Journal of Family Medicine and Primary Care

: 2018  |  Volume : 7  |  Issue : 2  |  Page : 484--485

Purple urine bag as indicator of multidrug-resistant vulvar abscess: Lessons for primary caregivers

Ganesh Singh Dharmshaktu1, Tanuja Pangtey2,  
1 Department of Orthopaedics, Government Medical College, Haldwani, Uttarakhand, India
2 Department of Pathology, Government Medical College, Haldwani, Uttarakhand, India

Correspondence Address:
Ganesh Singh Dharmshaktu
C/O Dr. Y. P. S. Pangtey, Ganga Vihar, Malli Bamori, Haldwani - 263 139, Uttarakhand

How to cite this article:
Dharmshaktu GS, Pangtey T. Purple urine bag as indicator of multidrug-resistant vulvar abscess: Lessons for primary caregivers.J Family Med Prim Care 2018;7:484-485

How to cite this URL:
Dharmshaktu GS, Pangtey T. Purple urine bag as indicator of multidrug-resistant vulvar abscess: Lessons for primary caregivers. J Family Med Prim Care [serial online] 2018 [cited 2021 Apr 16 ];7:484-485
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Full Text

Dear Editor,

Purple discoloration of urine, urinary bag, or tubing has been an uncommon entity reported in the setting of prolonged indwelling catheterization. The condition is incidental finding in most circumstances with no significant problem apart from distress to patient and family members. Most of the cases are nursing home inhabitants, females, elderly, or those constipated with limited mobility and urinary tract infection.[1],[2] The alkaline nature of urine has been found in most cases; however, acidic urine may be exceptionally associated.[3] Mostly considered a benign condition, the occurrence of it still warrants a careful observation for subsequent morbidity.[1],[4] We hereby describe a case with initiation of purple discoloration of the urinary catheter that was later complicated into multidrug-resistant vulvar abscess resulting in prolonged stay and cost of treatment along with higher antibiotic consumption.

A 42-year-old female was admitted for fixations of her lower extremity fractures and was catheterized given nonambulatory status as she waited for surgery at primary care center. Purple discoloration of the urine bag and tubing was noted in the 9th day along with dark and concentrated appearing urine owing to reduced fluid intake by the patient [Figure 1]. The catheter was changed, and the tip along with urine sample was sent for culture and sensitivity. There, however, were no clinical features of regional pain, fever, or other “red flags” present. Two days later, she complained of mild fever and painful micturition and subsequent blood counts were indicating increased total leukocyte and neutrophil counts. Vulvar abscess was diagnosed clinically following due surgical and gynecological references. Left labia majora was swollen with purulent collection that was drained for culture and further evaluation by surgery team. Regular dressing was advised along with repeat swab sampling of affected area along with urinary routine and microscopy evaluation. Broad spectrum empiric antibiotics including coverage for Gram-negative infection were administered during the course of treatment. The urinary examination was unremarkable except alkaline urine while the swab culture showed MRSA infection with Escherichia coli and Proteus vulgaris coinfection. The infection was resistant to most broad-spectrum antibiotics including linezolid and sensitive only to imipenem and chloramphenicol. The treatment with imipenem intravenous for 6 days resulted in marked reduction of infection, and she was discharged on oral therapy for three more weeks. The follow-up saw no remote complication or recurrence of the condition.{Figure 1}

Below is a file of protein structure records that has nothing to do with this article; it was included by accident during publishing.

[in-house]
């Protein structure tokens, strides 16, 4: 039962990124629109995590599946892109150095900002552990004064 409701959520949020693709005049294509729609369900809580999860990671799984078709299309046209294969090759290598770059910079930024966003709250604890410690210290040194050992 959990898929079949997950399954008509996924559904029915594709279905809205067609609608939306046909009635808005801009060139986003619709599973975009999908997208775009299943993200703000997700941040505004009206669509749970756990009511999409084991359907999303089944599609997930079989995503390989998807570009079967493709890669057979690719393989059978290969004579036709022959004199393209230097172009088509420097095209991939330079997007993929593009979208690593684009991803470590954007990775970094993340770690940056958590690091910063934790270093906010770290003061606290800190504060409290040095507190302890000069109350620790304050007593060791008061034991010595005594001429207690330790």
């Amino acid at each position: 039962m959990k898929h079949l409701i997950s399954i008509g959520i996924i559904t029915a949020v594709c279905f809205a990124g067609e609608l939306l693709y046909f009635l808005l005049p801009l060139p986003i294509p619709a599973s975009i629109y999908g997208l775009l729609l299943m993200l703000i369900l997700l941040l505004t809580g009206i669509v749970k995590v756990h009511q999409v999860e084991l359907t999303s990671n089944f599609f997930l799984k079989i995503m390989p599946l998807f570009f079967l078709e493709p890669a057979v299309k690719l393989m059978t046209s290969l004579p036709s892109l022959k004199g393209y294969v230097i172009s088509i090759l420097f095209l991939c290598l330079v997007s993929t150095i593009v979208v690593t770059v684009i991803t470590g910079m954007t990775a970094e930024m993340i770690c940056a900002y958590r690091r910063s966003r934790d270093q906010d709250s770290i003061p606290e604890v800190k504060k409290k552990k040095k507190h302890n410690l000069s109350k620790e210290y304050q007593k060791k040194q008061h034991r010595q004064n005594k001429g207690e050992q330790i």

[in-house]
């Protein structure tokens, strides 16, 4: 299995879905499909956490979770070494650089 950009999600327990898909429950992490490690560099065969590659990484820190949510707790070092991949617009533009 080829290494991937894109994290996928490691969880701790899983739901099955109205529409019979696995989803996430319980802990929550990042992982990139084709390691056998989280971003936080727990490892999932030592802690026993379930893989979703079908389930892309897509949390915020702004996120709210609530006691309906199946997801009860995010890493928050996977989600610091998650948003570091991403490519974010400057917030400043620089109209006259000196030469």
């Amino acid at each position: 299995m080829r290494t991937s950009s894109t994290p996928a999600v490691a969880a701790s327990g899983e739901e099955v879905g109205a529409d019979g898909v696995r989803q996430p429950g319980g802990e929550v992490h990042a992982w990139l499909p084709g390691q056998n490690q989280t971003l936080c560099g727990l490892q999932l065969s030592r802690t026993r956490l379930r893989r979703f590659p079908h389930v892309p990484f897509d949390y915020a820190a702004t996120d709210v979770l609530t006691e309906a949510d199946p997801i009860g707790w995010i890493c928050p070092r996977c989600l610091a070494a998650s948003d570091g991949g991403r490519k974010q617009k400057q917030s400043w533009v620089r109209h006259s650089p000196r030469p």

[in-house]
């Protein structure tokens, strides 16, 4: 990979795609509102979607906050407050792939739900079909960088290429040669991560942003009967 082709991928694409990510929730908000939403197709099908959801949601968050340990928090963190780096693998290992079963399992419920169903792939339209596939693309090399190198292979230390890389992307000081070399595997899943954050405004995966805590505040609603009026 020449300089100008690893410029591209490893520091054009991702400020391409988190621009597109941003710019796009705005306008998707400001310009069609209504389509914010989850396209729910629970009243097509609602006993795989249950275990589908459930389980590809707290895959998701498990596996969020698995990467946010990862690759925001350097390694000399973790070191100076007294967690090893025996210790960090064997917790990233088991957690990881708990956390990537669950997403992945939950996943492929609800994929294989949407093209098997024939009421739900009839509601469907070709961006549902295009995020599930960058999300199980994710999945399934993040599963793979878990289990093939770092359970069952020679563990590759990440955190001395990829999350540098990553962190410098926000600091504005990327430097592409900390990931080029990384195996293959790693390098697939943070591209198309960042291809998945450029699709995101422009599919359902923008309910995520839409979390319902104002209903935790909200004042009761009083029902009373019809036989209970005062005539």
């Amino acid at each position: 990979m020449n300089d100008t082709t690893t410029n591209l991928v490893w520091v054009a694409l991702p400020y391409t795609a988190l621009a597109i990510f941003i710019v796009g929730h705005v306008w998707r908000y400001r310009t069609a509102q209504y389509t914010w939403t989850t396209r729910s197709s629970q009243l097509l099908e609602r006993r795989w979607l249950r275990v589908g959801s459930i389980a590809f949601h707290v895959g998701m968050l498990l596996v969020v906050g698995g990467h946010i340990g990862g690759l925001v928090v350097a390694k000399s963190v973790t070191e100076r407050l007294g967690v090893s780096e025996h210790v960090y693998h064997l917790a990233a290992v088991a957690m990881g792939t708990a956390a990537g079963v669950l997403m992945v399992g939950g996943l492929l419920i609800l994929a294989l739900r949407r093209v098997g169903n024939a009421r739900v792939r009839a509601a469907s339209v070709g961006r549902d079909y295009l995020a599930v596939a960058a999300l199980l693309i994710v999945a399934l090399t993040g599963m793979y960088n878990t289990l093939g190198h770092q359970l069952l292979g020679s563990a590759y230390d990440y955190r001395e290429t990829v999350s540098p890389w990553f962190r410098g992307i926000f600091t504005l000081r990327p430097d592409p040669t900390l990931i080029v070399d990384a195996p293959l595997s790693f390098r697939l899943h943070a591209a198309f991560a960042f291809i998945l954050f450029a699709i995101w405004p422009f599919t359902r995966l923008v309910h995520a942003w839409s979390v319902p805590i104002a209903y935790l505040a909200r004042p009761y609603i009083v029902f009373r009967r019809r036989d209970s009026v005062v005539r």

The pigments indigo and indirubin have been causative factor for purple or bluish discoloration of urinary bags through altered tryptophan metabolism.[5],[6] The gut bacteria process tryptophan into indoles which are later converted into indoxyl sulfate in liver. Indoxyl in urine is the precursor of aforementioned pigments responsible for the color purple as end result of combination of indigo (blue color) and indirubin (red color). Reports of grave complications as aftermath of this entity have been reported like infective gangrene of scrotal area.[7]Proteus mirabilis, Klebsiella pneumonii, Providencia sp., E. coli, and Enterobacter sp. have been common associated organisms.[2],[6],[8] Avoidance or limiting the use of indwelling catheters or proper care if used is mainstay of the treatment. Training of intermittent catheterization to the patient and attendants is another important step. The immunocompromised patients require more cautious assessment for complications. Associated urinary infection may require culture-specific antibiotics along with symptomatic care. Our case highlights the importance of knowledge of this uncommon condition associated with a common ward procedure with special reference to primary care settings where adherence to proper catheterization instructions and knowledge of complications and follow-up shall go long way avoid and counter sinister complications.

Declaration of patient consent

The authors certify that they have obtained all appropriate patient consent forms. In the form the patient(s) has/have given his/her/their consent for his/her/their images and other clinical information to be reported in the journal. The patients understand that their names and initials will not be published and due efforts will be made to conceal their identity, but anonymity cannot be guaranteed.

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